According to Antonio Gutteres, the UN High Commissioner for Refugees, the situation in Syria is the worst humanitarian crisis since the Cold War. It’s hard not to agree with him, when you consider the statistics. In less than 3 years of conflict, 100,000 people have been killed; more than 2 million have fled the country as refugees; almost 7 million are in desperate need of aid (more than half of them children); and 4.25 million are struggling to survive as internally displaced people (IDPs).
Much is made of the plight of those who have flocked to refugee camps in neighbouring countries like Lebanon, Jordan and Turkey. As grave as their situation is, though, it must be said that those who have escaped Syria are relatively fortunate: they are now safe, and most have proper shelter and access to food, water and medicines. Unlike those who remain in Syria – mostly living in schools, mosques and deserted buildings (or even under clumps of trees) – without these basic essentials.
Recently, the International Committee of the Red Cross (ICRC) warned that the conflict had reached “unprecedented levels” and showed no signs of abating.
The Syrian government has added to the hardship by increasing restrictions on the delivery of supplies to opposition controlled areas, compounding the healthcare crisis in many areas. The water and sanitation situation remains of great concern throughout the country with reports of an increase in hygiene related diseases, especially in IDP camps. A July Ministry of Health report stated that up to 60% of public hospitals have limited or no capacity.
The new school year was due to begin on 15th September. As a large number of schools are either occupied by IDPs or damaged, some children – already having missed 2 years of education – will remain without proper schooling. According to Ministry of Education data, almost 2 million children have dropped out of school since the last academic year. That’s nearly 40% of all schoolchildren in grades 1 to 9. Many of these children have been put to work to support households because their fathers are disabled, missing or dead. This situation is all the more tragic for a country so close to reaching universal primary education before the start of the crisis. School gives children a degree of normality and pyscho-social support badly needed in times of conflict, and helps keep them safe from exploitation and forced conscription into armed groups.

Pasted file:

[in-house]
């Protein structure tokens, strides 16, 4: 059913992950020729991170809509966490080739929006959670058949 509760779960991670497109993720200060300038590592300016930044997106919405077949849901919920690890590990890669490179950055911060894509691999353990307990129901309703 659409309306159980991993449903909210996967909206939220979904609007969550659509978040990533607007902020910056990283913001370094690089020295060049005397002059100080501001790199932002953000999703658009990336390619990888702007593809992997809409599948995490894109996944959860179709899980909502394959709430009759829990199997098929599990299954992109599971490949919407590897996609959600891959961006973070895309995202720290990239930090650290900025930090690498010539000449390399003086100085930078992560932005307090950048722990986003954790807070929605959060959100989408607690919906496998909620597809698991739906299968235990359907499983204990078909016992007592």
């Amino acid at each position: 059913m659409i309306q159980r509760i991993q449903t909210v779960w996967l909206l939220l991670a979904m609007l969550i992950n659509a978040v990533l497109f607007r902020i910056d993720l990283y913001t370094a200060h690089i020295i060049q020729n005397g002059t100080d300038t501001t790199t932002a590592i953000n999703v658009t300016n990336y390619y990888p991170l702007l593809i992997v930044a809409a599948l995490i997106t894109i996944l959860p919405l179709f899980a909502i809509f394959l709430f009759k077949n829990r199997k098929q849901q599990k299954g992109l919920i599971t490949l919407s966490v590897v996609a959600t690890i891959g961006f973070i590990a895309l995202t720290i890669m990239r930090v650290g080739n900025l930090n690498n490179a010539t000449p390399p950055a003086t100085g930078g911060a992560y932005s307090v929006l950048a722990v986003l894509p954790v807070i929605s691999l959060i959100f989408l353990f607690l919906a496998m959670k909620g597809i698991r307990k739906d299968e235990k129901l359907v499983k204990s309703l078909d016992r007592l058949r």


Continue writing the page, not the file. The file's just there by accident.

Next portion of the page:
Ireland has sought to continue its role as an ‘international good citizen’ with a total contribution to the crisis from the government of nearly €11 million. This makes Ireland’s per capita contribution to Syria one of the largest in the world. The €11 million includes contributions to various UN agencies, the ICRC and Irish NGOs, and supplies of non-food items. For GOAL, an allocation of €650,000 is funding one part of the agency’s humanitarian response programme in Syria, the largest intervention in its 36 year history.
Talk of an international intervention came after reports of the use of chemical weapons on three districts in the suburbs of Damascus had refocused the international community’s attention on Syria. However, the Syrian people cannot understand why they are getting this attention only now when in excess of 100,000 people have already been killed by rockets, bombs, gunfire and grenades. As one Syrian woman put it to a GOAL worker, as news of the attack and the West’s reaction to it filtered through to the part of Northern Syria he was visiting, “So it’s okay for the regime to butcher us in our tens of thousands, as long as they do it with the gun and the bomb?”
Commentators have also been critical of the West’s reluctance to commit to the humanitarian response in Syria. The UN’s request for $5.2 billion remains seriously underfunded. However, there are no clear ‘good guys’ in the conflict, with atrocities undeniably committed by both sides, and with the fractured nature of the opposition, it can be hard to identify who to help. Add to this the effects of Western conditioning by the Iraq and Afghanistan experiences and it may be a little easier to understand the reluctance to get involved. With natural disasters such as the Haiti earthquake, it is also traditionally easier to motivate the international community for an emergency response.
Until the international community launches an adequate humanitarian response, Syrians will continue to die in their thousands.